The Harlequin Shrimp, Hymenocera elegans is also called the Clown Shrimp for their fancy clown suit. They are a reef compatible, peaceful shrimp, first scientifically described in 1852. Do not keep in a saltwater aquarium with aggressive fish or aggressive invertebtrates. The list includes Trigger fish, larger Hawkfish, Groupers, Lionfish, and large predatory wrasses like the Green Bird Wrasse, Banana Wrasse and more. All may make a meal of the Harlequin Shrimp. Clown Shrimp (I like that name), can be kept singly, in groups, or sometimes you may be lucky enough to find a store with a mated pair of Harlequin shrimp available. Feeding exclusively on starfish, owners often feed inexpensive chocolate chip starfish once a month to keep their Harlequin Shrimp healthy and happy. If your saltwater aquarium often has parasitic Asterina Starfish, Those white-ish tiny starfish that crop up in many aquariums, then let this unique invert the Harlequin Shrimp be part of your cleanup crew. If your saltwater aquarium doesn't contain Asterina starfish you can still keep a unique invertebrate by once a month feeding a starfish for its dietary needs.
The Harlequin Shrimp has a white body with large light blue spots. Males are slightly smaller than the female. It has large claws or chelipeds which are for show only as it does not use them for hunting. The Harlequin Shrimp, Hymenocera elegans is also called the Clown Shrimp for their fancy clown suit. They truly are one of the most stunning and beautiful shrimps to be found. As a matter of fact when discovered it was named for it's elegant beauty, "Hymenocera elegans". With good water quality, a peaceful environment and the proper food, you should have no trouble in maintaining the species for a good many years. The body is of a pinkish-white or white color, splashed with large purple-edged pink spots, and sometimes reddish or light orange toned looking spots. This shrimp remains small, only reaching an average length of 1-1/2 inches. Like with all invertebrates, Harlequin Shrimp are sensitive to copper and high nitrate levels.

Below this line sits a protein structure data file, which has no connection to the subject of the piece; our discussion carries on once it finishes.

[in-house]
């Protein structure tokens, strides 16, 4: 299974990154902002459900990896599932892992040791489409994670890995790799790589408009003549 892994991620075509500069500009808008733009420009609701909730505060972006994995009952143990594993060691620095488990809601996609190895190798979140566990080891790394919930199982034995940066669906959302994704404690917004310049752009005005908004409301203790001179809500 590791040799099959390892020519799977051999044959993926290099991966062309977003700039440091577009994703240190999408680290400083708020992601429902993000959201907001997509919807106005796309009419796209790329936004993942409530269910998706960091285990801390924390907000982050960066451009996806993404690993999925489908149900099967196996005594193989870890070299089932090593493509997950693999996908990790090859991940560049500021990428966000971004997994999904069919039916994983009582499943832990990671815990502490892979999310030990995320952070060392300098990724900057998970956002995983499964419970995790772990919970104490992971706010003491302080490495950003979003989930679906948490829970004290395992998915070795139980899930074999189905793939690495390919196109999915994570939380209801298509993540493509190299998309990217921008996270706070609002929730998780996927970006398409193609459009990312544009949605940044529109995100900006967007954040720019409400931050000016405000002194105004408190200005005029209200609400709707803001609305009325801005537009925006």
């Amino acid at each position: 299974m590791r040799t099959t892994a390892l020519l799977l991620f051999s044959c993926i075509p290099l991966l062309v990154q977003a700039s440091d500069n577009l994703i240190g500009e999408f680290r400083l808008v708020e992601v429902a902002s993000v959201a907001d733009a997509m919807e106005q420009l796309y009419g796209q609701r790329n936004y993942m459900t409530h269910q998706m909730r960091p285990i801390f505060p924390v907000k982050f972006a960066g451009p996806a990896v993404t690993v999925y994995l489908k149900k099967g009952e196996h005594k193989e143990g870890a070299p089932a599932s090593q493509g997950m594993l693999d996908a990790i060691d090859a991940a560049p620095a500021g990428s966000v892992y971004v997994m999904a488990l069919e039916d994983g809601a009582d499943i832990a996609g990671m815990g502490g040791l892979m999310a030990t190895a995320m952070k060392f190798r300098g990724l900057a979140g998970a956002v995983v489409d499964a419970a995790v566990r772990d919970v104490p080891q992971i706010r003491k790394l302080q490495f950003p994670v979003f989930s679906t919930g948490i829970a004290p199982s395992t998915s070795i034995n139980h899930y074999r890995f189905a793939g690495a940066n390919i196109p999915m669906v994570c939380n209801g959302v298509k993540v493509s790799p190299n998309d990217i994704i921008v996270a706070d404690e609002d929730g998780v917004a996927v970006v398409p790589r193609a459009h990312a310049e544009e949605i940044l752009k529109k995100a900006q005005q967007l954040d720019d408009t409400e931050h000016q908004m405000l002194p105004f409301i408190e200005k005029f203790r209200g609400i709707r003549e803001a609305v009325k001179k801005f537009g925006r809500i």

As with any marine species, water quality plays an important role in ensuring they remain healthy. Being an invertebrate, Harlequin shrimp do not tolerate poor water quality. If you can provide consistent water quality, you should have no trouble at all in being able to keep it healthy and free of problems. When using a salt mix, prepare the water at least two days in advance to allow it to age and become properly mixed and aerated. Prior to use, ensure the saltwater aquarium pH, salinity and temperature match the water the shrimp are in. They are easily affected by sudden changes so water changes need to be kept on the smaller side to not shock your shrimp. We recommend never doing any more than a twenty percent water change at a time, allowing a day or more rest between changes. For breeding purposes, a tank dedicated to a single mated pair is a must. As pets, taking the simple precautions of having pump inlets protected and any possible predators removed will make keeping this species a simple matter. The Harlequin Shrimp can not tolerate copper or high nitrates and iodine levels must be correct & maintained to ensure proper molting.
Diet and Feeding
Harlequin shrimp are very particular about their diet, eating only on echinoderms, primarily starfish, and a few urchins. The Harlequin require only one large starfish per month for it to stay in good health. When kept in aquariums that often have infestations of small parasitic Asterina Starfish additional feeding is usually not required. For feeding we recommend the Chocolate Chip Starfish. An excellent choice since you can cut off the arms without killing the starfish. Don't forget to feed the Chocolate Chip Starfiish pieces of clams and oyster. Easily found frozen aquarium food at your local aquarium store.
Level of Care Moderate
Reef Compatibility Excellent